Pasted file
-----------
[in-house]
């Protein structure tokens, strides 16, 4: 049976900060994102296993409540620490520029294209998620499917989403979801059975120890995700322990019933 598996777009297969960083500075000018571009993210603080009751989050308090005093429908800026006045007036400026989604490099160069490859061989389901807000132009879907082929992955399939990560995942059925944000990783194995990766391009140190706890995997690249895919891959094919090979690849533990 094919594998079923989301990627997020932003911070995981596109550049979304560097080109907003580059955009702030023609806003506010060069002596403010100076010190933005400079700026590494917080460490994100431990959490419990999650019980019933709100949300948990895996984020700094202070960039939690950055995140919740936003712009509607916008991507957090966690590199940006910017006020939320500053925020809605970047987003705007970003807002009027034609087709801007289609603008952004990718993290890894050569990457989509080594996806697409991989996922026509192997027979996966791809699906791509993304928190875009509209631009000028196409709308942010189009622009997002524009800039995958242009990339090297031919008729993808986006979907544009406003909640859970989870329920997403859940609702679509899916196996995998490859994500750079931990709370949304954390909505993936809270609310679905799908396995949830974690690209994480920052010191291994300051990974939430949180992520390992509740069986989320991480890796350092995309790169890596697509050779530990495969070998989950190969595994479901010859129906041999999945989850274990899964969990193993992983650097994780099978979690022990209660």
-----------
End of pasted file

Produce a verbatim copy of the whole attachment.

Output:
[in-house]
């Protein structure tokens, strides 16, 4: 049976900060994102296993409540620490520029294209998620499917989403979801059975120890995700322990019933 598996777009297969960083500075000018571009993210603080009751989050308090005093429908800026006045007036400026989604490099160069490859061989389901807000132009879907082929992955399939990560995942059925944000990783194995990766391009140190706890995997690249895919891959094919090979690849533990 094919594998079923989301990627997020932003911070995981596109550049979304560097080109907003580059955009702030023609806003506010060069002596403010100076010190933005400079700026590494917080460490994100431990959490419990999650019980019933709100949300948990895996984020700094202070960039939690950055995140919740936003712009509607916008991507957090966690590199940006910017006020939320500053925020809605970047987003705007970003807002009027034609087709801007289609603008952004990718993290890894050569990457989509080594996806697409991989996922026509192997027979996966791809699906791509993304928190875009509209631009000028196409709308942010189009622009997002524009800039995958242009990339090297031919008729993808986006979907544009406003909640859970989870329920997403859940609702679509899916196996995998490859994500750079931990709370949304954390909505993936809270609310679905799908396995949830974690690209994480920052010191291994300051990974939430949180992520390992509740069986989320991480890796350092995309790169890596697509050779530990495969070998989950190969595994479901010859129906041999999945989850274990899964969990193993992983650097994780099978979690022990209660």